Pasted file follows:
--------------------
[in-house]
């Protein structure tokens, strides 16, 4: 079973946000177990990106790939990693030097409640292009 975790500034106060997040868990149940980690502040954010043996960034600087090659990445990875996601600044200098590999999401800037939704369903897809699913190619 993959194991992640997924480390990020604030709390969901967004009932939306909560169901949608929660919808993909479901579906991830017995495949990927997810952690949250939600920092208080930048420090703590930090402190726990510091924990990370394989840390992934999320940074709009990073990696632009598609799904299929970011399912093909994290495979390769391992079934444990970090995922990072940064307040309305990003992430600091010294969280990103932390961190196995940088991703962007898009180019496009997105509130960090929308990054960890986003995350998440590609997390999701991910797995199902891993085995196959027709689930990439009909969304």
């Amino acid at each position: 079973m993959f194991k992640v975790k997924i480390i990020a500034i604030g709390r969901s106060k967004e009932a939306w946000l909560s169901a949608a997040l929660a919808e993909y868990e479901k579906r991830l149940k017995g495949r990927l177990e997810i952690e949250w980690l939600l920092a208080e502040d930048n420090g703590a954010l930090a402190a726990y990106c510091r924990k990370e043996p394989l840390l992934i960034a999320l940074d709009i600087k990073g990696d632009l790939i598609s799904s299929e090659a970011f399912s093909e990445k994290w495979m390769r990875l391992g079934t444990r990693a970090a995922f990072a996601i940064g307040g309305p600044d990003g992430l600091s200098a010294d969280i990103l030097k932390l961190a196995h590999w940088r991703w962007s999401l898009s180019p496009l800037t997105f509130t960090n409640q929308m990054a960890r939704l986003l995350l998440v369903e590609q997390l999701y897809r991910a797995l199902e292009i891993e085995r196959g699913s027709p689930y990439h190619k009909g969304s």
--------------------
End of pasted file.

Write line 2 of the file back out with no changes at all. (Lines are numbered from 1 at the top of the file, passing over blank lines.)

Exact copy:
């Protein structure tokens, strides 16, 4: 079973946000177990990106790939990693030097409640292009 975790500034106060997040868990149940980690502040954010043996960034600087090659990445990875996601600044200098590999999401800037939704369903897809699913190619 993959194991992640997924480390990020604030709390969901967004009932939306909560169901949608929660919808993909479901579906991830017995495949990927997810952690949250939600920092208080930048420090703590930090402190726990510091924990990370394989840390992934999320940074709009990073990696632009598609799904299929970011399912093909994290495979390769391992079934444990970090995922990072940064307040309305990003992430600091010294969280990103932390961190196995940088991703962007898009180019496009997105509130960090929308990054960890986003995350998440590609997390999701991910797995199902891993085995196959027709689930990439009909969304």